According to an expert, the Income-Tax Act permits an organisation or an entity to be assessed for tax in another State (by the tax authorities). However, if the entity being assessed can prove that daily operations or board meetings have occurred in another State, then the assessee can request the I-T department for a change in assessment circle.

Interestingly, a little-known fact is that the BCCI was originally registered as a charitable organisation under the Tamil Nadu Societies Registration Act. This probably made it so easy for it to request a change in assessment circle without attracting any publicity or media scrutiny so far. In addition, the BCCI's powerful honorary secretary, N Srinivasan, probably has the clout to ensure this transfer, especially when the Mumbai tax hierarchy is not in a mood to be soft on the cricket body.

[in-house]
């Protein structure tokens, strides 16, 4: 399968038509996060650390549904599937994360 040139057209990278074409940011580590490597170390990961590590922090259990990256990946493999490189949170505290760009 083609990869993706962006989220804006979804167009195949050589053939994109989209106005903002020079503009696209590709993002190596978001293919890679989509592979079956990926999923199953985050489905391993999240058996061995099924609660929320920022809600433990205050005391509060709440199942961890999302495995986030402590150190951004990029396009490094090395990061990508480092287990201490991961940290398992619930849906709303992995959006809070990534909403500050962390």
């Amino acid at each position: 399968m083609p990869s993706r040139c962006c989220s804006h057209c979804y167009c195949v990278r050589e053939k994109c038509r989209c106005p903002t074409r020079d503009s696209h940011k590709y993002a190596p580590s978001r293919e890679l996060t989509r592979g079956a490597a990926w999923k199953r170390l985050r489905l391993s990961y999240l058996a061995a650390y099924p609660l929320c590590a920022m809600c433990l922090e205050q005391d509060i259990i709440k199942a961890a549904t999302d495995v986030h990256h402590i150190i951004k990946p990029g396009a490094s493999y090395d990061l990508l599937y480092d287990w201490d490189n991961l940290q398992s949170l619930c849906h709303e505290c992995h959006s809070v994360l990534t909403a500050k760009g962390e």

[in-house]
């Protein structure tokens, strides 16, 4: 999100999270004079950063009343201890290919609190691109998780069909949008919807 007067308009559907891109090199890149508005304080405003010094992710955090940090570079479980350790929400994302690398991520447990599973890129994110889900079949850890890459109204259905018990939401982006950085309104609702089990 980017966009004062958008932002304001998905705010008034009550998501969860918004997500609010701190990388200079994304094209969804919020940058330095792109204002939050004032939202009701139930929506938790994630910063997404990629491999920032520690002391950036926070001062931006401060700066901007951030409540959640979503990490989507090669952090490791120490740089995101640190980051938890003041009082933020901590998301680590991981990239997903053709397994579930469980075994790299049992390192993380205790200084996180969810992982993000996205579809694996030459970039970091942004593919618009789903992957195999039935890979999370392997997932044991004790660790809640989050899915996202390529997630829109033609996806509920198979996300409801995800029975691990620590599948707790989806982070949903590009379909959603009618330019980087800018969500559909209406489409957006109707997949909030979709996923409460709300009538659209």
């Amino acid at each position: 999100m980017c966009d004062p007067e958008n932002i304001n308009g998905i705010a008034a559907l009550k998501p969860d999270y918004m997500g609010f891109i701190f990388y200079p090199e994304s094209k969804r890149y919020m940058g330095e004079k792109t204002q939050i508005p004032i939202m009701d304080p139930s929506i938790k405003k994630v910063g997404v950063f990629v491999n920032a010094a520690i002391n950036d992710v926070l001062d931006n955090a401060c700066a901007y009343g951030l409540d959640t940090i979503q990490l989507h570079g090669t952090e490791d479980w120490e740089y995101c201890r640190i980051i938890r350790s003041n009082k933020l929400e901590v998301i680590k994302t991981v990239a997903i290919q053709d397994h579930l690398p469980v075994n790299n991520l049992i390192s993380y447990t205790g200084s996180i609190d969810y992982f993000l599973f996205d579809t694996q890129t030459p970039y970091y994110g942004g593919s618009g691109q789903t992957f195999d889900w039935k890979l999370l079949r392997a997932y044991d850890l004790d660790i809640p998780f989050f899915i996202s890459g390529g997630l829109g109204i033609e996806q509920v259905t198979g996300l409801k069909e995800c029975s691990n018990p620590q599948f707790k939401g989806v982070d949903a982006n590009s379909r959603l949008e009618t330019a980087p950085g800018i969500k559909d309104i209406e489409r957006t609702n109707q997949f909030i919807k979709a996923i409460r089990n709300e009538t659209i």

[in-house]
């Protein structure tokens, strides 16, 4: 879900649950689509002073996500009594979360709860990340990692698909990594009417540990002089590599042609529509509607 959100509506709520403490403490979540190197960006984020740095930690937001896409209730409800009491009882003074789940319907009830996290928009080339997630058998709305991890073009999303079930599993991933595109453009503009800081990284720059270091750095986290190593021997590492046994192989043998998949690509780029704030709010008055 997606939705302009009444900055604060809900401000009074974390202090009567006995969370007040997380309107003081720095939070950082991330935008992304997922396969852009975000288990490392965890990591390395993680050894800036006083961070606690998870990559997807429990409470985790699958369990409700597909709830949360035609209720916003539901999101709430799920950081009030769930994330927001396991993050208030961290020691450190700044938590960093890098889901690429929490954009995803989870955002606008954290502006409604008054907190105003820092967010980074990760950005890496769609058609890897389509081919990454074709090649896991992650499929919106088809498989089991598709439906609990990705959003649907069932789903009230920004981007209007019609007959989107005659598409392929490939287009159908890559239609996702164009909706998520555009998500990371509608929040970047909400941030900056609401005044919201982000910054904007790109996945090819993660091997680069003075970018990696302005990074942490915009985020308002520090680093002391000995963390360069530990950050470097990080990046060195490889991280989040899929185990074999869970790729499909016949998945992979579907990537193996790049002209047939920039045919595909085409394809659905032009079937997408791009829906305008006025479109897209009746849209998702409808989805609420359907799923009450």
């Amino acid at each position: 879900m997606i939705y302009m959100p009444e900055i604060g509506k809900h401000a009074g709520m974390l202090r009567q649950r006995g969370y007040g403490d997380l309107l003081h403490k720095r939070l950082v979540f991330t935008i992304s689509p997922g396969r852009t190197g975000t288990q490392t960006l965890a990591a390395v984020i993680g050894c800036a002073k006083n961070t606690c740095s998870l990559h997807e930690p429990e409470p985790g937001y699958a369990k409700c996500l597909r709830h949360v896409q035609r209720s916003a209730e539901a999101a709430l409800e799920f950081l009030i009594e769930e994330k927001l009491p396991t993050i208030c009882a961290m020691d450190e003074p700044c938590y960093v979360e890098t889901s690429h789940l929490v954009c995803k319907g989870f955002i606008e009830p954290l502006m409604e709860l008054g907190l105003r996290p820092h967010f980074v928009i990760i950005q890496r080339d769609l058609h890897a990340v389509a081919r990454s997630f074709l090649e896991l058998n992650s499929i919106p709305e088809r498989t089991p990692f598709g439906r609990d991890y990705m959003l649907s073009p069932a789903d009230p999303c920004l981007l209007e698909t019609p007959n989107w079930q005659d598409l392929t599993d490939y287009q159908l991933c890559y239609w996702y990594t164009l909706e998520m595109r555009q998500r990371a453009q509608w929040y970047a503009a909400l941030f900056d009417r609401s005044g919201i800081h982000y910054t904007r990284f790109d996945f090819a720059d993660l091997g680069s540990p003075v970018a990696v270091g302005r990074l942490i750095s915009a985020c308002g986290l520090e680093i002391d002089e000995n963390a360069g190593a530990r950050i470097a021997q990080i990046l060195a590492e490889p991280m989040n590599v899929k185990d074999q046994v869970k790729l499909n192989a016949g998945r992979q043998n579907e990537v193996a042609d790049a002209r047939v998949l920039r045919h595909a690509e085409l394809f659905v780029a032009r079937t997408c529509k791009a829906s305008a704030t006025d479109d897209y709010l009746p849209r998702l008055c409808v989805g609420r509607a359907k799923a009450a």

Moneylife contacted BCCI's chief administrator officer (CAO) Ratnakar Shetty, but he refused to comment and abruptly disconnected the call saying we should check with the I-T department. Former BCCI president Jagmohan Dalmiya and former chief selector Kiran More say that they have no knowledge of these developments. The entity's vice-president, Rajiv Shukla wasn't available for comments. However, BCCI's press relation officer, Devendra Prabhudesai stuck to the stance that the sports entity was headquartered in Mumbai.

In late April 2010, all the eight original Indian Premier League (IPL) franchisees-Chennai Super Kings, Deccan Chargers, Delhi Daredevils, Kings XI Punjab, Kolkata Knight Riders, Mumbai Indians, Rajasthan Royals and Royal Challengers Bangalore-each owned either by big corporate houses or Bollywood superstars, came under I-T scrutiny.